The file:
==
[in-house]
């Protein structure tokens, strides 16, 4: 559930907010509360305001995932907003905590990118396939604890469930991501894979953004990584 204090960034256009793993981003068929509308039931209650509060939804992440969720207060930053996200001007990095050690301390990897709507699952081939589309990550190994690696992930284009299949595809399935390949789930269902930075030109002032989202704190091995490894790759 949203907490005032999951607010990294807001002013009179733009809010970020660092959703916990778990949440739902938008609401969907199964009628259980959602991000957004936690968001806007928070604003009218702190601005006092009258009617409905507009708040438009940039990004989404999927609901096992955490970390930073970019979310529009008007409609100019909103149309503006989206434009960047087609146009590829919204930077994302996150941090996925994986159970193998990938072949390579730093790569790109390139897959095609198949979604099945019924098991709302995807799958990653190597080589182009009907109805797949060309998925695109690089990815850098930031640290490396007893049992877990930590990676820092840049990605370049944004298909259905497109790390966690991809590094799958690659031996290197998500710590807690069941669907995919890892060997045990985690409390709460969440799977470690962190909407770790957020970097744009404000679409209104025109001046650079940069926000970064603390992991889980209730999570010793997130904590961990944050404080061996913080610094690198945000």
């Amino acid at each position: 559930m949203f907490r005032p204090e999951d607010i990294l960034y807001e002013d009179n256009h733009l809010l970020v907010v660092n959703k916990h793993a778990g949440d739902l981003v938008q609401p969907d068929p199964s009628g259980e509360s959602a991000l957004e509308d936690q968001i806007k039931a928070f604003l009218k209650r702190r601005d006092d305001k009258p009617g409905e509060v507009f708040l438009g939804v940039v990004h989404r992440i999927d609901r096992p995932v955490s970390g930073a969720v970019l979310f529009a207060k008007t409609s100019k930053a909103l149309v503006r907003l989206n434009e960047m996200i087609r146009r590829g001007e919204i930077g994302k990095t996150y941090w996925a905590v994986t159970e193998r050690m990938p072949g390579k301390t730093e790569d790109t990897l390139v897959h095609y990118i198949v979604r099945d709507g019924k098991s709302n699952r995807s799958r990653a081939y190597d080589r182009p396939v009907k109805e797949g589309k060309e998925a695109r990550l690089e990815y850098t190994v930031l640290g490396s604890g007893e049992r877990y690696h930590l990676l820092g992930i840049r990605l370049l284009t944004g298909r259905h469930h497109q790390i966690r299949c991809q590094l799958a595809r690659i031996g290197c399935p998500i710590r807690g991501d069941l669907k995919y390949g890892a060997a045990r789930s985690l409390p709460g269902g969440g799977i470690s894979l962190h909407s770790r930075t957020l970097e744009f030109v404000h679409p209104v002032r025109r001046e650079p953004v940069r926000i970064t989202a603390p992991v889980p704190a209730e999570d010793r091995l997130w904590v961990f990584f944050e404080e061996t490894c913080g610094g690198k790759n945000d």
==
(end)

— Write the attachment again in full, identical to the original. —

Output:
[in-house]
């Protein structure tokens, strides 16, 4: 559930907010509360305001995932907003905590990118396939604890469930991501894979953004990584 204090960034256009793993981003068929509308039931209650509060939804992440969720207060930053996200001007990095050690301390990897709507699952081939589309990550190994690696992930284009299949595809399935390949789930269902930075030109002032989202704190091995490894790759 949203907490005032999951607010990294807001002013009179733009809010970020660092959703916990778990949440739902938008609401969907199964009628259980959602991000957004936690968001806007928070604003009218702190601005006092009258009617409905507009708040438009940039990004989404999927609901096992955490970390930073970019979310529009008007409609100019909103149309503006989206434009960047087609146009590829919204930077994302996150941090996925994986159970193998990938072949390579730093790569790109390139897959095609198949979604099945019924098991709302995807799958990653190597080589182009009907109805797949060309998925695109690089990815850098930031640290490396007893049992877990930590990676820092840049990605370049944004298909259905497109790390966690991809590094799958690659031996290197998500710590807690069941669907995919890892060997045990985690409390709460969440799977470690962190909407770790957020970097744009404000679409209104025109001046650079940069926000970064603390992991889980209730999570010793997130904590961990944050404080061996913080610094690198945000």
């Amino acid at each position: 559930m949203f907490r005032p204090e999951d607010i990294l960034y807001e002013d009179n256009h733009l809010l970020v907010v660092n959703k916990h793993a778990g949440d739902l981003v938008q609401p969907d068929p199964s009628g259980e509360s959602a991000l957004e509308d936690q968001i806007k039931a928070f604003l009218k209650r702190r601005d006092d305001k009258p009617g409905e509060v507009f708040l438009g939804v940039v990004h989404r992440i999927d609901r096992p995932v955490s970390g930073a969720v970019l979310f529009a207060k008007t409609s100019k930053a909103l149309v503006r907003l989206n434009e960047m996200i087609r146009r590829g001007e919204i930077g994302k990095t996150y941090w996925a905590v994986t159970e193998r050690m990938p072949g390579k301390t730093e790569d790109t990897l390139v897959h095609y990118i198949v979604r099945d709507g019924k098991s709302n699952r995807s799958r990653a081939y190597d080589r182009p396939v009907k109805e797949g589309k060309e998925a695109r990550l690089e990815y850098t190994v930031l640290g490396s604890g007893e049992r877990y690696h930590l990676l820092g992930i840049r990605l370049l284009t944004g298909r259905h469930h497109q790390i966690r299949c991809q590094l799958a595809r690659i031996g290197c399935p998500i710590r807690g991501d069941l669907k995919y390949g890892a060997a045990r789930s985690l409390p709460g269902g969440g799977i470690s894979l962190h909407s770790r930075t957020l970097e744009f030109v404000h679409p209104v002032r025109r001046e650079p953004v940069r926000i970064t989202a603390p992991v889980p704190a209730e999570d010793r091995l997130w904590v961990f990584f944050e404080e061996t490894c913080g610094g690198k790759n945000d």